NEW HOME: Camp Dodge Tank Gets Facelift

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Since 1958, it sat alongside Beaver Avenue in Johnston weathering storms and gathering graffiti. But Wednesday it found a new, more dignified home.

It’s a sight unseen in decades - the old green general rolling once again. Even half a century out of service, it needed little introduction.

“If you were to show them a picture of a Sherman, they’d say ‘That’s a Sherman tank!’” said military historian, Brandon Cochran.

It sat in the same spot for 55 years, before finally being hauled in for a facelift. Wednesday it was on the move.

“It’s the oldest armored vehicle that the museum has in its collection," said Mike Vogt, historian and curator at the Iowa Gold Star Military Museum at Camp Dodge, "and because of that, we want to put it in a safer location so we can assure its longevity and its appearance for decades to come.”

The M4 Sherman fought alongside Allied troops in every theater of World War II.

“Toe to toe with a German tank, it really couldn’t hold up," Vogt said, "but the American industrial complex at the time was able to churn those tanks out in significant numbers.”

Around 50,000 of them were built and thanks to their manageable size, they could be delivered everywhere.  Somehow, five men crammed inside among ammunition and supplies.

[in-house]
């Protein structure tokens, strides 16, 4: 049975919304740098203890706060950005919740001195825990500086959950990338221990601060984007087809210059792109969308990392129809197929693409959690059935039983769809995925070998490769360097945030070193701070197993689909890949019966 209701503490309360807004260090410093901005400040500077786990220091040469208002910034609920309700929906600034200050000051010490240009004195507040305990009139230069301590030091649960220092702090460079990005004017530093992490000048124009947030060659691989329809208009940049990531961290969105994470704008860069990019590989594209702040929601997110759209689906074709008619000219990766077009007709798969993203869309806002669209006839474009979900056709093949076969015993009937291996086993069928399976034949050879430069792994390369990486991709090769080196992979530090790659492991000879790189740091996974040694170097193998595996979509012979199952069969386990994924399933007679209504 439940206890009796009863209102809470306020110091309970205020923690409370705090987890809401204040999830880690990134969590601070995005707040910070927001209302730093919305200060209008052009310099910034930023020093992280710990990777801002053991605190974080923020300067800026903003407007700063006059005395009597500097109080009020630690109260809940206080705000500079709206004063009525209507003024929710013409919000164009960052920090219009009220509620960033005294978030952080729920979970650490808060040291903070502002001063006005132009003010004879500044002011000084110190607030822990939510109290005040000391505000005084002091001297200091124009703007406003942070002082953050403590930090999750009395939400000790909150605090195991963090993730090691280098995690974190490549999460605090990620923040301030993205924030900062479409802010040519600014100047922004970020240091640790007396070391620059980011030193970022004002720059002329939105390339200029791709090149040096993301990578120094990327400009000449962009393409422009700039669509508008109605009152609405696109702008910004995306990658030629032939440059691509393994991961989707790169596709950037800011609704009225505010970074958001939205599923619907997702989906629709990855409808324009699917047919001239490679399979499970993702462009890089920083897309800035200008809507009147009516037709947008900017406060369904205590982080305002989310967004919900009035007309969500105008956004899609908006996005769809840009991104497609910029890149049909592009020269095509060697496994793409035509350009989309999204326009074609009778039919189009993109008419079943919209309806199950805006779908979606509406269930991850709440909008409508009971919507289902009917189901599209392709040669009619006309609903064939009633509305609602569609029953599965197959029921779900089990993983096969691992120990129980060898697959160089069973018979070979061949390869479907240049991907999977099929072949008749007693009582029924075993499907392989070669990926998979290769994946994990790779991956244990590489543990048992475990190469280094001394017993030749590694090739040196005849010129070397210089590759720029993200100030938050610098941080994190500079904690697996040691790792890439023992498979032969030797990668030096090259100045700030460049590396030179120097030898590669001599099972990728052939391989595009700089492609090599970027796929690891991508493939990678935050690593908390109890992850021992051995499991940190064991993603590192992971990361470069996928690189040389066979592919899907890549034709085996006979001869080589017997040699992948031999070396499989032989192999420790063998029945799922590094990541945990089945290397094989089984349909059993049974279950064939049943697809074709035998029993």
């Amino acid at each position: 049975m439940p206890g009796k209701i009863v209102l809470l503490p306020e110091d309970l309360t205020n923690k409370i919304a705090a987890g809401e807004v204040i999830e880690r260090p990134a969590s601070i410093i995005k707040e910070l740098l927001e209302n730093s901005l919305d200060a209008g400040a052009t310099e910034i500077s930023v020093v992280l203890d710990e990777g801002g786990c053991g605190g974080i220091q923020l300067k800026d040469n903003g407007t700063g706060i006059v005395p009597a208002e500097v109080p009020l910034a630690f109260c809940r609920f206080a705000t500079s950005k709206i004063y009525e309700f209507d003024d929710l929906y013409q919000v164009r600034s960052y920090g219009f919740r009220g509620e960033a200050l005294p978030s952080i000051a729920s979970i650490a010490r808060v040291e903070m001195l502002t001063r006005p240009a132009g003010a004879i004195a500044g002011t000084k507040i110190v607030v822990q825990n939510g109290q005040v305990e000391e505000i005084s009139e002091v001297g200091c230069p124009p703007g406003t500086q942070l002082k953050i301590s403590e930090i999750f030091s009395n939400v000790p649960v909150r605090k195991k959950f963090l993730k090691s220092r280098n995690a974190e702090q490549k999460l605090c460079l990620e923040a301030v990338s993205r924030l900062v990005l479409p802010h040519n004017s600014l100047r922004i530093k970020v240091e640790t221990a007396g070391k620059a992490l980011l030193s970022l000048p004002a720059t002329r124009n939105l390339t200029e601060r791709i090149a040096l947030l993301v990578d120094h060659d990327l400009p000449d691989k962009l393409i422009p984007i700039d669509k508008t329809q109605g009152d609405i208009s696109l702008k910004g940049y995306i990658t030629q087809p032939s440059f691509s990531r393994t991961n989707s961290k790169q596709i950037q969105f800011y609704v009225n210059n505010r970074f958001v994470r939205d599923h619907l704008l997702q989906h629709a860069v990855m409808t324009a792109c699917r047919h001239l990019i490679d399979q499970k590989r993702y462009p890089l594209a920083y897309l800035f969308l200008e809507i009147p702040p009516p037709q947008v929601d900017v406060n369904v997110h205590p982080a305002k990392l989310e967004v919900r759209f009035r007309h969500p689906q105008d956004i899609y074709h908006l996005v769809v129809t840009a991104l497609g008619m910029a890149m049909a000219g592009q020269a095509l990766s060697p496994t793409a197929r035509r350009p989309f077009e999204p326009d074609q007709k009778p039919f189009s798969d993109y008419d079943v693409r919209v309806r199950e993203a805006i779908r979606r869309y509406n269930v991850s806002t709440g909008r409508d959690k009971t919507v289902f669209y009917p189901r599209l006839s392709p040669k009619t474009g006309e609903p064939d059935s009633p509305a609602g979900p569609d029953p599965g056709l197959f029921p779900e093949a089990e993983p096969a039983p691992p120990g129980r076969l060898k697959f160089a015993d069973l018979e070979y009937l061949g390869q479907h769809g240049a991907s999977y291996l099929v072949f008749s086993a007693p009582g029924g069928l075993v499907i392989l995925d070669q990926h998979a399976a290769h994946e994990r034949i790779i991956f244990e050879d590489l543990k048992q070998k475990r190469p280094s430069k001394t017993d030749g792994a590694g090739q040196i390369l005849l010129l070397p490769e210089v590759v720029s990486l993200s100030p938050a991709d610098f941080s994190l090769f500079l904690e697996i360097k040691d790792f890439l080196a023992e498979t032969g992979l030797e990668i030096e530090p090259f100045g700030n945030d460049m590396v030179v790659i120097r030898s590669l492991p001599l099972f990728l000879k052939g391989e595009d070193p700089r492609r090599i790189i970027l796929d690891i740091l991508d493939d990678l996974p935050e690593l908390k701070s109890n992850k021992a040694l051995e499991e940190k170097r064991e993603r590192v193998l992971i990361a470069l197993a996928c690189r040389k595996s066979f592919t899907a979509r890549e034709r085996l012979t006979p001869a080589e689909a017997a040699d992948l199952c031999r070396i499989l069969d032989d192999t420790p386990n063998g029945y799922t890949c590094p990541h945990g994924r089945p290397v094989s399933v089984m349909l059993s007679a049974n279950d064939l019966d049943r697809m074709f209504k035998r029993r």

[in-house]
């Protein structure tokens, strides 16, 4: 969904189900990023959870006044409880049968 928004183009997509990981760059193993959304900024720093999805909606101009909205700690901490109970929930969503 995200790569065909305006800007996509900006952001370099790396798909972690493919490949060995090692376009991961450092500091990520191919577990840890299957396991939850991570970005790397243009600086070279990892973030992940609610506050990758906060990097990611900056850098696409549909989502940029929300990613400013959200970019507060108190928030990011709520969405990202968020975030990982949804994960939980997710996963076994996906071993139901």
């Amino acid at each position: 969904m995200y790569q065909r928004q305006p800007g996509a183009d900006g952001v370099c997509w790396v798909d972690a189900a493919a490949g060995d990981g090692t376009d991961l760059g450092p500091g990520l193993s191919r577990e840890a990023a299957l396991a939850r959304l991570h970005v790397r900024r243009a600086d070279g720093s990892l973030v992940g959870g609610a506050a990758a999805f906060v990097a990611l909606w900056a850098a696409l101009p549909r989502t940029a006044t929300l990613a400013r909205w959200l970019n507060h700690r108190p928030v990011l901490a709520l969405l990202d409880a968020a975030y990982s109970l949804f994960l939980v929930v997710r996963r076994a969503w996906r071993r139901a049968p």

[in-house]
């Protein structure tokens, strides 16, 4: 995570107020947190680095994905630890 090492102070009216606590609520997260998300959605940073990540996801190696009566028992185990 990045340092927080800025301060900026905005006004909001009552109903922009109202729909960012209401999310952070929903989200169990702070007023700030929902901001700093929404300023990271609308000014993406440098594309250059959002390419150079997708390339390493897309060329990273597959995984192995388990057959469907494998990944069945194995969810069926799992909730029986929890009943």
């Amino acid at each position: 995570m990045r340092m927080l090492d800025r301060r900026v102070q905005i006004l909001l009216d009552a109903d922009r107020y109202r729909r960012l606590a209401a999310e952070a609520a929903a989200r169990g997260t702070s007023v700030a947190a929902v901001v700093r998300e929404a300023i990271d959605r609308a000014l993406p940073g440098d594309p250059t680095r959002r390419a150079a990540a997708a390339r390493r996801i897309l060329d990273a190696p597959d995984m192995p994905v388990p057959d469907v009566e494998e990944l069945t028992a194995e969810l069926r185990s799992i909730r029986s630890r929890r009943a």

“And then that radial engine is right behind you," said Cochran, "so all that heat off the block is coming right in you.”

The Shermans had their flaws in battle, but also their features.

“If the tank was disabled under fire," said Vogt, "on the belly of this tank, there is an escape hatch and they could get out and have some cover by the body of the tank.”

The new coat of green won’t do much to hide this old tank. To the contrary, it becomes a 30-ton lawn ornament at Camp Dodge.

“Not only is it an homage to those Iowa veterans that maybe drove Shermans or served in armored divisions that had Shermans, but also as a piece of our collective history,” Cochran said.

It was actually the British who nicknamed the M4 after Civil War general William Tecumsah Sherman, whose brother Hoyt is one of Des Moines’ founding fathers.  But as that Sherman lies at Woodland Cemetery, this one has a new lease on life in Johnston.